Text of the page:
On the other side of the world
Trip Start Mar 29, 1999
44Trip End Jun 18, 1999
Map your own trip!
Show trip route
There was a mad rush (well, for me at least) to get my Heathrow-London bus. I just made it after going up and down all sorts of lifts and waiting around at deserted bus stops and trying to decipher cryptic bus timetables, all the while lugging my zipped-up backpack around. My first impressions of London were that it was a bit bleak, dreary and unattractive (an overcast March climate didn't help). Bus as the bus got closer to town the city became more attractive, with it characteristic suburbs next to the motorway with traditional old pubs and hacked up football pitches, narrow streets and riverside promenaders, leafless autumn trees and double-decker buses.
We gradually wound our way closer and closer to Victoria Bus Station through increasingly narrow streets, increasing volumes of pedestrian and vehicular traffic and all manner of ethnic restaurants. At Vic Station I decided to pass on the nearest eating establishment - the Rat & Parrot - famished as I was, and instead settled on a corned-beef sandwich.
The 2pm London-Peterborough bus again had the travel gods laughing at me as I was seated one more next to a screaming baby-helpless mother double act for the entire trip. Still (somehow) managed 20-30 minutes of sleep. Going the other way out of Londn is much prettier. There are many charming streets and houses (all brick of course, not a wood building in sight) and the shops, which are so distinctly British and in stark contrast to the tacky plastic fast-everything chainstores I had seen in America en route. The annoying thing is that London is so big - it took 45 minutes from the airport to the bus station in central London and at least that again to get out of the city. The most notable feature of the countryside is how evil-looking the leafless trees are.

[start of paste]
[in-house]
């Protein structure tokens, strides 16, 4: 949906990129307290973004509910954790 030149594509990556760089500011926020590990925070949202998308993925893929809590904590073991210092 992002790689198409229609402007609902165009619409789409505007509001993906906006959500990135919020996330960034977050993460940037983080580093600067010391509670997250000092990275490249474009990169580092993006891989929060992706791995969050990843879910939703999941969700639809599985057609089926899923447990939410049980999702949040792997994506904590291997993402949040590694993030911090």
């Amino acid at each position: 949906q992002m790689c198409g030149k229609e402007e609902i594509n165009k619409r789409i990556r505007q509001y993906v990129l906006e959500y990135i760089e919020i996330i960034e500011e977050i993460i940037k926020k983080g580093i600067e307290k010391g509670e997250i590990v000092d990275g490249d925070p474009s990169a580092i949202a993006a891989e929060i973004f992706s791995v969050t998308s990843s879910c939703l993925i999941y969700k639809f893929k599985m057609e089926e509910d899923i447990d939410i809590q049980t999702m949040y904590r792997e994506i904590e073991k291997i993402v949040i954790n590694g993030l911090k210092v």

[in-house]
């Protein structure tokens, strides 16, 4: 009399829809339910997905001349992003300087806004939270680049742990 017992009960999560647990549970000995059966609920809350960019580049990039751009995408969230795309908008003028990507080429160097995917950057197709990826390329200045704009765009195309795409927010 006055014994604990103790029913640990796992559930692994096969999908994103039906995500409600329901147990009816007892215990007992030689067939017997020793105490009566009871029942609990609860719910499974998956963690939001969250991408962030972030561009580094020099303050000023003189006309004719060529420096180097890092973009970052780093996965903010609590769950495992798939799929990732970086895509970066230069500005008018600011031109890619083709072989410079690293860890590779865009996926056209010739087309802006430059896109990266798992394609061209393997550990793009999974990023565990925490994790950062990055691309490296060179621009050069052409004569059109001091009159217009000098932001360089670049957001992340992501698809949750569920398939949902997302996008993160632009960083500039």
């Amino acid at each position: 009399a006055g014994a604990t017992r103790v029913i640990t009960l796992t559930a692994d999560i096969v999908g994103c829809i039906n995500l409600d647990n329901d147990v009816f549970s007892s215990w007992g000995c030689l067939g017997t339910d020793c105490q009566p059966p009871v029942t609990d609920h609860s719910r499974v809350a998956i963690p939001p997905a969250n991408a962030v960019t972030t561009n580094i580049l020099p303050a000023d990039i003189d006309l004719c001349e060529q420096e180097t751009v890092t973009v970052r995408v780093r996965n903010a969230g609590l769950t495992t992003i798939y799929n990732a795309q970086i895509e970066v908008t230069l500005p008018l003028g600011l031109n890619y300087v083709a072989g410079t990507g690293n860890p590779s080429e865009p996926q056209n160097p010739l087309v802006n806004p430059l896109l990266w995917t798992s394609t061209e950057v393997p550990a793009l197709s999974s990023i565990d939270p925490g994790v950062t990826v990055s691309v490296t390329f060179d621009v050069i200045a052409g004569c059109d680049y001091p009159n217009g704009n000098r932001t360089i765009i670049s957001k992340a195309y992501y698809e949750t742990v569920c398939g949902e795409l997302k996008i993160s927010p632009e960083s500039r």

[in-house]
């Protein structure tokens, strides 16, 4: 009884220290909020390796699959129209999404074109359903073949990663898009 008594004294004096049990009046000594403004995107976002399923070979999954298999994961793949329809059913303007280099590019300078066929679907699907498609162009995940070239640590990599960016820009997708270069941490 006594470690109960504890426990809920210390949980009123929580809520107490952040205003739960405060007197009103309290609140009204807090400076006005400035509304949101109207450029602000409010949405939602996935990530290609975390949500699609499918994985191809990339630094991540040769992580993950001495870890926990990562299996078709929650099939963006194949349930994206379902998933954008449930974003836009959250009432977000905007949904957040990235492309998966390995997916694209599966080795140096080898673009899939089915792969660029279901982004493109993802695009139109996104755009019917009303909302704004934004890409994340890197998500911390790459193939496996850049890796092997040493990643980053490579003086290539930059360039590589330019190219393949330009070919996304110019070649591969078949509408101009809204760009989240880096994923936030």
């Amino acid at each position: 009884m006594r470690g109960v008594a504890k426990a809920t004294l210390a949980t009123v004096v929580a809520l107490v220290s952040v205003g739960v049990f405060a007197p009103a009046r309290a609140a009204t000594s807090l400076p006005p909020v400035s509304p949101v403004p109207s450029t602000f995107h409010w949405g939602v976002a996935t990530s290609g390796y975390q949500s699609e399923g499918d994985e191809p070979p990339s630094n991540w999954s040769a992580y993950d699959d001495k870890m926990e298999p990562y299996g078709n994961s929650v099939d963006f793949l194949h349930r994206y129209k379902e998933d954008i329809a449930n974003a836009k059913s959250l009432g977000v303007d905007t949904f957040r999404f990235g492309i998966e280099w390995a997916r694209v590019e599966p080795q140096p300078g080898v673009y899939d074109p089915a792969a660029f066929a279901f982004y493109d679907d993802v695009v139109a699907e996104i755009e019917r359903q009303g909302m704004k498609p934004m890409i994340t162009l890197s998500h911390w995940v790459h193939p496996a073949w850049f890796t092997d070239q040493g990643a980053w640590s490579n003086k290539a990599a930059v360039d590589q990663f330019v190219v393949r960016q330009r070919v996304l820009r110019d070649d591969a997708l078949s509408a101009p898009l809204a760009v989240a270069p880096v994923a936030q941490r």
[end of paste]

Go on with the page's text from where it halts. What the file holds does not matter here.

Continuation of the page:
So, Peterborough is the first 'P' stop. An unspectacular town that knows its limitations and has no illusions of grandeur. I got off at the central bus station and caught a local bus to Whittlesey (about 15-20 minutes drive) where the 'Cobwebs' guest house is. Whittlesey is a "typical little English farming village", as the lady from Cobwebs put it - one main street with a few ordinary shops: a pub, a fish & chip shop, as well as a slightly unusual restaurant that claims to serve a combination of "Turkish meals, burgers and southern fried chicken".
The guest house is nice and friendly. My room is a double with a couch, telly, sink and mirror and lots of room and a roadside view. Also staying are a couple of Cornish contractors, one of whom played for the Maltese rugby team. Went to the all-purpose Turkish place for a passable kebab and fell asleep at 8pm.